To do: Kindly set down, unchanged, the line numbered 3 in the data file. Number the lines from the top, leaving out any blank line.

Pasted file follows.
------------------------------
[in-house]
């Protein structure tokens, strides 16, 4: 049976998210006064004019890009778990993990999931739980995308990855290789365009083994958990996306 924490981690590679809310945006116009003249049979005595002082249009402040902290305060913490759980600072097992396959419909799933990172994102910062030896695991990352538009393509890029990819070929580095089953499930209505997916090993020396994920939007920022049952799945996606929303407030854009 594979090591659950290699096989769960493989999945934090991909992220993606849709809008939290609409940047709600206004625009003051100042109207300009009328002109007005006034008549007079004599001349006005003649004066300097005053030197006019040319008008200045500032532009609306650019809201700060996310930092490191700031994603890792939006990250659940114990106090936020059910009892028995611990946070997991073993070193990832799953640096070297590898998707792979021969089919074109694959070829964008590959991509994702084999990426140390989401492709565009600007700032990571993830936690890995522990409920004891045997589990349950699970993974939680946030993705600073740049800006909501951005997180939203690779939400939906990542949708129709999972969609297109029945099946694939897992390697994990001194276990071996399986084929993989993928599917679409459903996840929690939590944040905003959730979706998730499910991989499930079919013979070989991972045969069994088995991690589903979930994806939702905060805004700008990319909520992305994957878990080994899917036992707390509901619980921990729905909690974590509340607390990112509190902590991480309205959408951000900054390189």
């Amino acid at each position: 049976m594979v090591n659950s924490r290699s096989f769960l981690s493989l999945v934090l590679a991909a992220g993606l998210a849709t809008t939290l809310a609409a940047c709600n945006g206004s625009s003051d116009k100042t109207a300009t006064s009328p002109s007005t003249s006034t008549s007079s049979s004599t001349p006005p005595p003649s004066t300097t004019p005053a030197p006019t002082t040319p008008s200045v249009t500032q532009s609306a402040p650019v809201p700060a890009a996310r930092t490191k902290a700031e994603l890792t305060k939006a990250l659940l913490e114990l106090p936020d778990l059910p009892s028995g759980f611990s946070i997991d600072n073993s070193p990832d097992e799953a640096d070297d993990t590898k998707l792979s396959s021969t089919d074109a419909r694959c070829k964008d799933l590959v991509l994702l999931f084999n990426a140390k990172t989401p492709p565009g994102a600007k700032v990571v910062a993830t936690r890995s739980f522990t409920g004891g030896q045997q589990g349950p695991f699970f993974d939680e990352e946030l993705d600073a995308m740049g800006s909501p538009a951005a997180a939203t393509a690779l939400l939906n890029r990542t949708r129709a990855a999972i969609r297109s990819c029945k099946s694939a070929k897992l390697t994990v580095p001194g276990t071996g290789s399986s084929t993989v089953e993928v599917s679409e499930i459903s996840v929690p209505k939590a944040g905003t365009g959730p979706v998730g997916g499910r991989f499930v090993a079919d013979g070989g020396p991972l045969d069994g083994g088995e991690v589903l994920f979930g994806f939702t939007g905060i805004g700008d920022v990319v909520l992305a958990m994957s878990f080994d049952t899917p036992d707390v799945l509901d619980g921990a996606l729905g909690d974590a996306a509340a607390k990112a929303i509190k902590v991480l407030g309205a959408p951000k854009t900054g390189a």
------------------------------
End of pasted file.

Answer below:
């Amino acid at each position: 049976m594979v090591n659950s924490r290699s096989f769960l981690s493989l999945v934090l590679a991909a992220g993606l998210a849709t809008t939290l809310a609409a940047c709600n945006g206004s625009s003051d116009k100042t109207a300009t006064s009328p002109s007005t003249s006034t008549s007079s049979s004599t001349p006005p005595p003649s004066t300097t004019p005053a030197p006019t002082t040319p008008s200045v249009t500032q532009s609306a402040p650019v809201p700060a890009a996310r930092t490191k902290a700031e994603l890792t305060k939006a990250l659940l913490e114990l106090p936020d778990l059910p009892s028995g759980f611990s946070i997991d600072n073993s070193p990832d097992e799953a640096d070297d993990t590898k998707l792979s396959s021969t089919d074109a419909r694959c070829k964008d799933l590959v991509l994702l999931f084999n990426a140390k990172t989401p492709p565009g994102a600007k700032v990571v910062a993830t936690r890995s739980f522990t409920g004891g030896q045997q589990g349950p695991f699970f993974d939680e990352e946030l993705d600073a995308m740049g800006s909501p538009a951005a997180a939203t393509a690779l939400l939906n890029r990542t949708r129709a990855a999972i969609r297109s990819c029945k099946s694939a070929k897992l390697t994990v580095p001194g276990t071996g290789s399986s084929t993989v089953e993928v599917s679409e499930i459903s996840v929690p209505k939590a944040g905003t365009g959730p979706v998730g997916g499910r991989f499930v090993a079919d013979g070989g020396p991972l045969d069994g083994g088995e991690v589903l994920f979930g994806f939702t939007g905060i805004g700008d920022v990319v909520l992305a958990m994957s878990f080994d049952t899917p036992d707390v799945l509901d619980g921990a996606l729905g909690d974590a996306a509340a607390k990112a929303i509190k902590v991480l407030g309205a959408p951000k854009t900054g390189a």